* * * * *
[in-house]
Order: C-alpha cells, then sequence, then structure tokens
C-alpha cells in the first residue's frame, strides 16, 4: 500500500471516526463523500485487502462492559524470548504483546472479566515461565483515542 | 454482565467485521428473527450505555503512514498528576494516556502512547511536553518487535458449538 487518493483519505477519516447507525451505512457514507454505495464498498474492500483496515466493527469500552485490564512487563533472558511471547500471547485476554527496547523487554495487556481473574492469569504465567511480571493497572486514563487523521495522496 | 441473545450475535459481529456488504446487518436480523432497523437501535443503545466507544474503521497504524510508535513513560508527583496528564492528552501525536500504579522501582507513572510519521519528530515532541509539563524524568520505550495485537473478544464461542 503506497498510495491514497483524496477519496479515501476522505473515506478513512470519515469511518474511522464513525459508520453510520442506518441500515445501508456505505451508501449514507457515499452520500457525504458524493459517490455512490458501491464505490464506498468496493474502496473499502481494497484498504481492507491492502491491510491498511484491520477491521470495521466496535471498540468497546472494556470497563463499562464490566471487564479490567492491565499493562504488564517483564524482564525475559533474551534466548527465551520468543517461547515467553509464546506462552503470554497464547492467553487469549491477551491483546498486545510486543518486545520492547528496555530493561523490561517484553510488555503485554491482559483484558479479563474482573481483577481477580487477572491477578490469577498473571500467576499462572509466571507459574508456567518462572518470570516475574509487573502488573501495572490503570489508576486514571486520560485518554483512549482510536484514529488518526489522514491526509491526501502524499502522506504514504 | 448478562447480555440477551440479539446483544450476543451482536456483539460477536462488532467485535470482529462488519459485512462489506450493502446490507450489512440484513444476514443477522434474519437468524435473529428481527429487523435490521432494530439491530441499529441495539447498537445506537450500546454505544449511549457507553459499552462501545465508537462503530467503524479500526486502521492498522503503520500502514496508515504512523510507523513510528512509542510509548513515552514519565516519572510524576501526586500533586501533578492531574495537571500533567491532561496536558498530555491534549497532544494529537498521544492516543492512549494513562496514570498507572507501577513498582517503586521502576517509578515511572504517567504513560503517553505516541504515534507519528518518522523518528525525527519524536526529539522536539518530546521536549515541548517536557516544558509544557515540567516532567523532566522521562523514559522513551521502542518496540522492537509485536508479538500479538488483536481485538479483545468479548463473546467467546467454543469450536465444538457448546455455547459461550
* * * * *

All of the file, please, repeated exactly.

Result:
[in-house]
Order: C-alpha cells, then sequence, then structure tokens
C-alpha cells in the first residue's frame, strides 16, 4: 500500500471516526463523500485487502462492559524470548504483546472479566515461565483515542 | 454482565467485521428473527450505555503512514498528576494516556502512547511536553518487535458449538 487518493483519505477519516447507525451505512457514507454505495464498498474492500483496515466493527469500552485490564512487563533472558511471547500471547485476554527496547523487554495487556481473574492469569504465567511480571493497572486514563487523521495522496 | 441473545450475535459481529456488504446487518436480523432497523437501535443503545466507544474503521497504524510508535513513560508527583496528564492528552501525536500504579522501582507513572510519521519528530515532541509539563524524568520505550495485537473478544464461542 503506497498510495491514497483524496477519496479515501476522505473515506478513512470519515469511518474511522464513525459508520453510520442506518441500515445501508456505505451508501449514507457515499452520500457525504458524493459517490455512490458501491464505490464506498468496493474502496473499502481494497484498504481492507491492502491491510491498511484491520477491521470495521466496535471498540468497546472494556470497563463499562464490566471487564479490567492491565499493562504488564517483564524482564525475559533474551534466548527465551520468543517461547515467553509464546506462552503470554497464547492467553487469549491477551491483546498486545510486543518486545520492547528496555530493561523490561517484553510488555503485554491482559483484558479479563474482573481483577481477580487477572491477578490469577498473571500467576499462572509466571507459574508456567518462572518470570516475574509487573502488573501495572490503570489508576486514571486520560485518554483512549482510536484514529488518526489522514491526509491526501502524499502522506504514504 | 448478562447480555440477551440479539446483544450476543451482536456483539460477536462488532467485535470482529462488519459485512462489506450493502446490507450489512440484513444476514443477522434474519437468524435473529428481527429487523435490521432494530439491530441499529441495539447498537445506537450500546454505544449511549457507553459499552462501545465508537462503530467503524479500526486502521492498522503503520500502514496508515504512523510507523513510528512509542510509548513515552514519565516519572510524576501526586500533586501533578492531574495537571500533567491532561496536558498530555491534549497532544494529537498521544492516543492512549494513562496514570498507572507501577513498582517503586521502576517509578515511572504517567504513560503517553505516541504515534507519528518518522523518528525525527519524536526529539522536539518530546521536549515541548517536557516544558509544557515540567516532567523532566522521562523514559522513551521502542518496540522492537509485536508479538500479538488483536481485538479483545468479548463473546467467546467454543469450536465444538457448546455455547459461550